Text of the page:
Ads for briar pipes

Since 2000, due to European rules, advertising for tobacco but also for pipes has been banned. How different it was in the last century! Advertisements in newspapers and preferably illustrated magazines were a suitable way to promote the pipe in order to stimulate sales.

Big names in tobacco pipes have been the regular advertisers. The English firms Dunhill and Parker, Comoy's and GBD hold the attention by exuding class and solidity. Peterson from Ireland likes to emphasize craftsmanship and tradition. Other successful advertisers such as Chacom and Butz-Choquin from France mainly advertise their new designs.

International marketing is too expensive for smaller brands. Sometimes makers try an advertisement series for a short period of time, for example around Father's Day or in smoking magazines. We see the latter especially in Danish factories and small workshops in Italy. When such a company breaks through, we see that the advertising campaigns broadens; take Stanwell as an example.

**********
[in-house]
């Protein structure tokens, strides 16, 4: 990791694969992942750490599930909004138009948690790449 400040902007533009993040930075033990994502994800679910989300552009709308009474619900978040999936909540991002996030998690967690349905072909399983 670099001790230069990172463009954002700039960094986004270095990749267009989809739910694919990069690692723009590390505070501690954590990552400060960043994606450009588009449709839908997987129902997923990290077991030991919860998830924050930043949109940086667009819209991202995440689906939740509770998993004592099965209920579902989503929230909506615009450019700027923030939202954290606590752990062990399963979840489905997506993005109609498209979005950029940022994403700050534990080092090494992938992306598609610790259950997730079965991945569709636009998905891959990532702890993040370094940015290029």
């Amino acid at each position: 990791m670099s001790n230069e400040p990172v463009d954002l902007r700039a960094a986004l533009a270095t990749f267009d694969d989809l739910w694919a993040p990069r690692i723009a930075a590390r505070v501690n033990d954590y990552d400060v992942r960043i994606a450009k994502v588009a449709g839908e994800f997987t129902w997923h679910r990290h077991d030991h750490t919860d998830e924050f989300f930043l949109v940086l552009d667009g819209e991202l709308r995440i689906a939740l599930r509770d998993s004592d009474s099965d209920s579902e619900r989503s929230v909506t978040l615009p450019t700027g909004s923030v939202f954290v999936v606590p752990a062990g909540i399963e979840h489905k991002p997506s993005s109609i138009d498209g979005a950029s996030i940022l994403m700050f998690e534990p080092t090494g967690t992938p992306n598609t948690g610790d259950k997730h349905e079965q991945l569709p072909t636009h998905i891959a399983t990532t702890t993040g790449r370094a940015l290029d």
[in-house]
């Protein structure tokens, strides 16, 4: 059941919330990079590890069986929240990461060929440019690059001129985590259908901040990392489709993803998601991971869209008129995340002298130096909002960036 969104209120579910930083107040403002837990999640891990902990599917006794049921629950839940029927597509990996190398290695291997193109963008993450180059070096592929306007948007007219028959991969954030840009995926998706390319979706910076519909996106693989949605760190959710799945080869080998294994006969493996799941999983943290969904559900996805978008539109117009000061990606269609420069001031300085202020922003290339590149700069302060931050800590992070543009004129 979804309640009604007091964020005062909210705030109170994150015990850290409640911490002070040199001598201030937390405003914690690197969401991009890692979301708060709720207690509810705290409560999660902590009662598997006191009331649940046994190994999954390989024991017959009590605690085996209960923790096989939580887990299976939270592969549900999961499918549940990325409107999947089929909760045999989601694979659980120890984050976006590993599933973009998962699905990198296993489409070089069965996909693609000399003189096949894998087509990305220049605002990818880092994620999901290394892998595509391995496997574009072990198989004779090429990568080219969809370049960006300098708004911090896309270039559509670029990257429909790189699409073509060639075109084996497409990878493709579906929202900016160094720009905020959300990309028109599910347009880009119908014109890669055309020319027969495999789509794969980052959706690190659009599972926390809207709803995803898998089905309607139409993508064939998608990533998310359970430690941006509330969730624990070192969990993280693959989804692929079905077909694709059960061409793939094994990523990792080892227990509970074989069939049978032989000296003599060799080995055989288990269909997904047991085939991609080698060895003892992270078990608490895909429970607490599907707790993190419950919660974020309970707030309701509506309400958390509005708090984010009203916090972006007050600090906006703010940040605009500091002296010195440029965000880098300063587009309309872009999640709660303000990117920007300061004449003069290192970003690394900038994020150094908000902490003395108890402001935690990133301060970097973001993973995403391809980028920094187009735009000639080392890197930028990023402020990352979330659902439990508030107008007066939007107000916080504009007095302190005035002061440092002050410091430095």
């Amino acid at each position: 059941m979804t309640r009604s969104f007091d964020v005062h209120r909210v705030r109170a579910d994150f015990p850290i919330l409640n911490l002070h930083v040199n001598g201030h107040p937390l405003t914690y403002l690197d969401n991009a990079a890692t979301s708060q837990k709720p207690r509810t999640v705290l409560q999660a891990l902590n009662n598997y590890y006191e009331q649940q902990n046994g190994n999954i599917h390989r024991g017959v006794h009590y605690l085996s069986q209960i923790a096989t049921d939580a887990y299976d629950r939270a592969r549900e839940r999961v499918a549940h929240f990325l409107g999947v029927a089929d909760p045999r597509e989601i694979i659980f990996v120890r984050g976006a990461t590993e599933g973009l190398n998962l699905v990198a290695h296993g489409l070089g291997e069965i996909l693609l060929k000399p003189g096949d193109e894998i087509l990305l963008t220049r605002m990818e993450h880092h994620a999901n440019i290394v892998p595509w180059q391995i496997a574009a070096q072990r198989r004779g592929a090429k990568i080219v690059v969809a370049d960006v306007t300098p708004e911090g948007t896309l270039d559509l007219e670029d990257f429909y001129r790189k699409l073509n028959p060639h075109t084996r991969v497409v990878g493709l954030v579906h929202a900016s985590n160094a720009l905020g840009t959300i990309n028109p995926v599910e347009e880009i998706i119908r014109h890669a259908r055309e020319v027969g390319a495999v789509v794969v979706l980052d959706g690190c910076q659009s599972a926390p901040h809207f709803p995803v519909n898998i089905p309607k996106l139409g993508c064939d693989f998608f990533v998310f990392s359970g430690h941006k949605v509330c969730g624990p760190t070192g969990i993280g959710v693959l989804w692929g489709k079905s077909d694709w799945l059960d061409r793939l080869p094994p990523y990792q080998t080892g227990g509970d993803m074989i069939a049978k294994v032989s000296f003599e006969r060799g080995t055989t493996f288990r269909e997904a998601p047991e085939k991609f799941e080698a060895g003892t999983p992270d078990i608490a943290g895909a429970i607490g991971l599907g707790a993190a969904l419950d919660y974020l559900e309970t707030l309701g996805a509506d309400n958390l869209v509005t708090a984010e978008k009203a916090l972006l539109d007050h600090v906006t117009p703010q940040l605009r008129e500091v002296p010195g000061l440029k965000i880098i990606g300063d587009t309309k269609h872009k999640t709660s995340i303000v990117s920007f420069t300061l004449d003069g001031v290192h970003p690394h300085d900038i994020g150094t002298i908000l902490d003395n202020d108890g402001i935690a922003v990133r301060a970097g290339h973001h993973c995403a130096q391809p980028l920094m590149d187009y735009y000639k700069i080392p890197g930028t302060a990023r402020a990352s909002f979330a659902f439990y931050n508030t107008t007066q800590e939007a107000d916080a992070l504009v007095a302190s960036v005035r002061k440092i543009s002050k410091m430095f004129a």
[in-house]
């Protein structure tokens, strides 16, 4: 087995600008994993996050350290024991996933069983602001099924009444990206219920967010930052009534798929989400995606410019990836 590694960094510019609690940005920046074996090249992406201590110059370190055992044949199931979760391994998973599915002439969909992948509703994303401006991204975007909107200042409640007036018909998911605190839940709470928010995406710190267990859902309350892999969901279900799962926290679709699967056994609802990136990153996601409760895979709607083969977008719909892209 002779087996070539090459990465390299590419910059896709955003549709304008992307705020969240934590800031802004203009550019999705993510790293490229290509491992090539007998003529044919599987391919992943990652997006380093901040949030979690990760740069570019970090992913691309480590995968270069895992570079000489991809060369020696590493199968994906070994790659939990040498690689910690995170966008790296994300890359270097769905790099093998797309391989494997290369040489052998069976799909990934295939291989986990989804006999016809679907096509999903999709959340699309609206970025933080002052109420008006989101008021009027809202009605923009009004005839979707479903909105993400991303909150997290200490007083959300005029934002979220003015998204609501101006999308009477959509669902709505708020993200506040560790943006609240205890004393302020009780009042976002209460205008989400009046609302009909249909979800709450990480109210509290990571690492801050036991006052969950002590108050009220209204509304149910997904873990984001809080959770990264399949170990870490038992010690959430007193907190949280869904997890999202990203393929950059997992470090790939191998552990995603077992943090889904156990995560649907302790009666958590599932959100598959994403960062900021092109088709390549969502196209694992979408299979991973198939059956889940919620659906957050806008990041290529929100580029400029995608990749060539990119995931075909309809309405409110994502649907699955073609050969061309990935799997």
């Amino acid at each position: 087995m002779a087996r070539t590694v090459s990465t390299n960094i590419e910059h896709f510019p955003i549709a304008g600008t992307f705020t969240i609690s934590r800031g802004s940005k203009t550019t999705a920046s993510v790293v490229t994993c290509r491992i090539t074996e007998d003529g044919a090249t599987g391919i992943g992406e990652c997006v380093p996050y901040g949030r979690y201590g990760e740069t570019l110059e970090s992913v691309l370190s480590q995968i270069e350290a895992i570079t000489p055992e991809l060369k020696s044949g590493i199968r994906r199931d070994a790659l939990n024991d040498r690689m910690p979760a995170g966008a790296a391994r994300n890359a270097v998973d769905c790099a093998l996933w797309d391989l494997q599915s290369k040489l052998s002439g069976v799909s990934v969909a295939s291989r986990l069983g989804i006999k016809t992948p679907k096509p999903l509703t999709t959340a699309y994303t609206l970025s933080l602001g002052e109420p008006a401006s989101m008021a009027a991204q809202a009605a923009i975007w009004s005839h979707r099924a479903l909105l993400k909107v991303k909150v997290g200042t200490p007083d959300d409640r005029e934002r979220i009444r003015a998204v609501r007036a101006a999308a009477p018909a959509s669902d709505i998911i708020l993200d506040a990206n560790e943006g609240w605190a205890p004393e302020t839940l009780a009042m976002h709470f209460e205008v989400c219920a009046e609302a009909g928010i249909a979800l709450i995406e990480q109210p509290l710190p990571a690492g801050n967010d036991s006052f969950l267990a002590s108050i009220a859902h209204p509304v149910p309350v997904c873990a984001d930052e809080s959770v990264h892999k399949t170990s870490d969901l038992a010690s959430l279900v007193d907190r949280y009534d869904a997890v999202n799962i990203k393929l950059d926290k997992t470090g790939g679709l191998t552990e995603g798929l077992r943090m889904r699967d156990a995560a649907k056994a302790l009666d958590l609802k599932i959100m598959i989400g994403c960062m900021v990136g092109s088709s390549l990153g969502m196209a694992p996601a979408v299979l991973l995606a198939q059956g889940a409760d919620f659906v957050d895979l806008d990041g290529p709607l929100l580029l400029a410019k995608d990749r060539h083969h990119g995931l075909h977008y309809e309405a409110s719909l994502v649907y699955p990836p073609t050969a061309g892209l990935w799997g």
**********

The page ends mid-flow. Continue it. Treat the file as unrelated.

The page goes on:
Remarkably, it is the manufacturers of accessories that frequently advertise. While the customer only buys a limited number of pipes in his life, he is a weekly customer for the filters. That is why more sales can be made with these cheaper items, so there is more advertising budget. See the advertisements of, for example, Denicotea, Büttner and Dr. Perll.

An active advertiser is Falcon, maker of the dry smoker from English soil. The profit margin on this pipe was great due to the almost completely mechanized production method. So it was all about boosting sales as much as possible. For Falcon it turned out to be more than successful. Unfortunately, this was not the case for the countless variants of the famous English dry smoker. The competition in the system pipes segment is fierce, judging by commercials of Titan, Dr. Plumb, Medico, Masta, Jima and more.